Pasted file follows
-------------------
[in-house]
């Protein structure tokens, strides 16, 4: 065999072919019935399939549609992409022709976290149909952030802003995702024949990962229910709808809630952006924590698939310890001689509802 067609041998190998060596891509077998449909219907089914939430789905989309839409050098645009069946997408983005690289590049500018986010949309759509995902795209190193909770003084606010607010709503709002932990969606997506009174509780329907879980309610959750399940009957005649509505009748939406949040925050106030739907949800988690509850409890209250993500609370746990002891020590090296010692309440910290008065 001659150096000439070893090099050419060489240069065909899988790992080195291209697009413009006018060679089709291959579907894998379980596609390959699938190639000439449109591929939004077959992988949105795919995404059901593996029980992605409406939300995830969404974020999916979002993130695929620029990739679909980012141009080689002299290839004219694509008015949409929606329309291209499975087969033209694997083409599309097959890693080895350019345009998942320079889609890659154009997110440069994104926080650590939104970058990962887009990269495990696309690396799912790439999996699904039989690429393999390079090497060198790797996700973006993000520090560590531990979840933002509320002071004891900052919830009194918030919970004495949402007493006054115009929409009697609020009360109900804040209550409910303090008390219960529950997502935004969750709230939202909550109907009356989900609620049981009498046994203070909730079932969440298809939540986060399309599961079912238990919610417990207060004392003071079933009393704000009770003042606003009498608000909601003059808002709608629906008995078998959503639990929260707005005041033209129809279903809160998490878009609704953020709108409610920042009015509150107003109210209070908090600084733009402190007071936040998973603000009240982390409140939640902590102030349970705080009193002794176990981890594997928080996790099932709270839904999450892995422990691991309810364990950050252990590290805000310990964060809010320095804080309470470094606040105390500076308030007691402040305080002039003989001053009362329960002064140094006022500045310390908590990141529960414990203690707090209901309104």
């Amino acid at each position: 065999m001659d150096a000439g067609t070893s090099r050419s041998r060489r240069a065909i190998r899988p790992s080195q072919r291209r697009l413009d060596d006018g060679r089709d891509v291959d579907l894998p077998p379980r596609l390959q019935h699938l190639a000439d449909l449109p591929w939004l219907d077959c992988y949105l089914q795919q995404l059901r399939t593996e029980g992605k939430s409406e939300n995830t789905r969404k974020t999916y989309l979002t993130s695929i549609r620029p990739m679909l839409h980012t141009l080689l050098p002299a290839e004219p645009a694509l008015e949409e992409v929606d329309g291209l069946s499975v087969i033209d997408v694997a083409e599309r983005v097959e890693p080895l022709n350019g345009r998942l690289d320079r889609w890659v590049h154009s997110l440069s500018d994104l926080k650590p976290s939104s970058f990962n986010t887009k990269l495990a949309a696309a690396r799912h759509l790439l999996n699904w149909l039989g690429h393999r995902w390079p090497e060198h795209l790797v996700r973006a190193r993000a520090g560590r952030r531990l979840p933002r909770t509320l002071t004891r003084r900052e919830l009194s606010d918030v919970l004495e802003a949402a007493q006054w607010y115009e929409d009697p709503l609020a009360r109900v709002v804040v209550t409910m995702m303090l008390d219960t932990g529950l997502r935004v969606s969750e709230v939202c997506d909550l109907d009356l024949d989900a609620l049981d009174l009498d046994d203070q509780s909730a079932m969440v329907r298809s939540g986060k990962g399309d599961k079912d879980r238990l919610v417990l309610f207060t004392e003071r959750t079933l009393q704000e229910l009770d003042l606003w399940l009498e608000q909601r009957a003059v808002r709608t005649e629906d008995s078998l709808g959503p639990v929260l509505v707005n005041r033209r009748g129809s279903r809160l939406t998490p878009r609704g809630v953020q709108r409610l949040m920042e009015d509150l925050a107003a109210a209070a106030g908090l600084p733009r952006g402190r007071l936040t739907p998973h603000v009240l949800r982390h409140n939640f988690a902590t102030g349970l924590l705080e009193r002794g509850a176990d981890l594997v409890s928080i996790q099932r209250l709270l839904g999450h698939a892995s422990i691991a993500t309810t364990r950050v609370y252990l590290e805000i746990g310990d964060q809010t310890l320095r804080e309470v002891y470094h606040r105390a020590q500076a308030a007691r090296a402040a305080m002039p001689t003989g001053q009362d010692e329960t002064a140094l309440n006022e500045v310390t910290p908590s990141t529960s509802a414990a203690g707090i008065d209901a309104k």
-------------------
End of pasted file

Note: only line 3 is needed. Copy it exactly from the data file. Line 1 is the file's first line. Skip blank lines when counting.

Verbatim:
């Amino acid at each position: 065999m001659d150096a000439g067609t070893s090099r050419s041998r060489r240069a065909i190998r899988p790992s080195q072919r291209r697009l413009d060596d006018g060679r089709d891509v291959d579907l894998p077998p379980r596609l390959q019935h699938l190639a000439d449909l449109p591929w939004l219907d077959c992988y949105l089914q795919q995404l059901r399939t593996e029980g992605k939430s409406e939300n995830t789905r969404k974020t999916y989309l979002t993130s695929i549609r620029p990739m679909l839409h980012t141009l080689l050098p002299a290839e004219p645009a694509l008015e949409e992409v929606d329309g291209l069946s499975v087969i033209d997408v694997a083409e599309r983005v097959e890693p080895l022709n350019g345009r998942l690289d320079r889609w890659v590049h154009s997110l440069s500018d994104l926080k650590p976290s939104s970058f990962n986010t887009k990269l495990a949309a696309a690396r799912h759509l790439l999996n699904w149909l039989g690429h393999r995902w390079p090497e060198h795209l790797v996700r973006a190193r993000a520090g560590r952030r531990l979840p933002r909770t509320l002071t004891r003084r900052e919830l009194s606010d918030v919970l004495e802003a949402a007493q006054w607010y115009e929409d009697p709503l609020a009360r109900v709002v804040v209550t409910m995702m303090l008390d219960t932990g529950l997502r935004v969606s969750e709230v939202c997506d909550l109907d009356l024949d989900a609620l049981d009174l009498d046994d203070q509780s909730a079932m969440v329907r298809s939540g986060k990962g399309d599961k079912d879980r238990l919610v417990l309610f207060t004392e003071r959750t079933l009393q704000e229910l009770d003042l606003w399940l009498e608000q909601r009957a003059v808002r709608t005649e629906d008995s078998l709808g959503p639990v929260l509505v707005n005041r033209r009748g129809s279903r809160l939406t998490p878009r609704g809630v953020q709108r409610l949040m920042e009015d509150l925050a107003a109210a209070a106030g908090l600084p733009r952006g402190r007071l936040t739907p998973h603000v009240l949800r982390h409140n939640f988690a902590t102030g349970l924590l705080e009193r002794g509850a176990d981890l594997v409890s928080i996790q099932r209250l709270l839904g999450h698939a892995s422990i691991a993500t309810t364990r950050v609370y252990l590290e805000i746990g310990d964060q809010t310890l320095r804080e309470v002891y470094h606040r105390a020590q500076a308030a007691r090296a402040a305080m002039p001689t003989g001053q009362d010692e329960t002064a140094l309440n006022e500045v310390t910290p908590s990141t529960s509802a414990a203690g707090i008065d209901a309104k």